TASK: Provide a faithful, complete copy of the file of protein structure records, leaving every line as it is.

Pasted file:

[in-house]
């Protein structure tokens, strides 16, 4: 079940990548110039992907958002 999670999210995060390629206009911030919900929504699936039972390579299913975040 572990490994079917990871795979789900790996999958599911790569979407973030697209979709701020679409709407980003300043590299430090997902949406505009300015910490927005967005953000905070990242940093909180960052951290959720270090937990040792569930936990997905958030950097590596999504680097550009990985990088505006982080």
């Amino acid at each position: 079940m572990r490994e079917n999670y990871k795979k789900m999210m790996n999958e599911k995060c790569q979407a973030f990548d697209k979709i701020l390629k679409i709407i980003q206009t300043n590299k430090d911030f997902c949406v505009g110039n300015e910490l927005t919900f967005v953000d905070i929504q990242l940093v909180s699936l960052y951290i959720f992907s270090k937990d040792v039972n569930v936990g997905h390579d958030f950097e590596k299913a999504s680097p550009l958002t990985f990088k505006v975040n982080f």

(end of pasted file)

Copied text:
[in-house]
């Protein structure tokens, strides 16, 4: 079940990548110039992907958002 999670999210995060390629206009911030919900929504699936039972390579299913975040 572990490994079917990871795979789900790996999958599911790569979407973030697209979709701020679409709407980003300043590299430090997902949406505009300015910490927005967005953000905070990242940093909180960052951290959720270090937990040792569930936990997905958030950097590596999504680097550009990985990088505006982080």
């Amino acid at each position: 079940m572990r490994e079917n999670y990871k795979k789900m999210m790996n999958e599911k995060c790569q979407a973030f990548d697209k979709i701020l390629k679409i709407i980003q206009t300043n590299k430090d911030f997902c949406v505009g110039n300015e910490l927005t919900f967005v953000d905070i929504q990242l940093v909180s699936l960052y951290i959720f992907s270090k937990d040792v039972n569930v936990g997905h390579d958030f950097e590596k299913a999504s680097p550009l958002t990985f990088k505006v975040n982080f």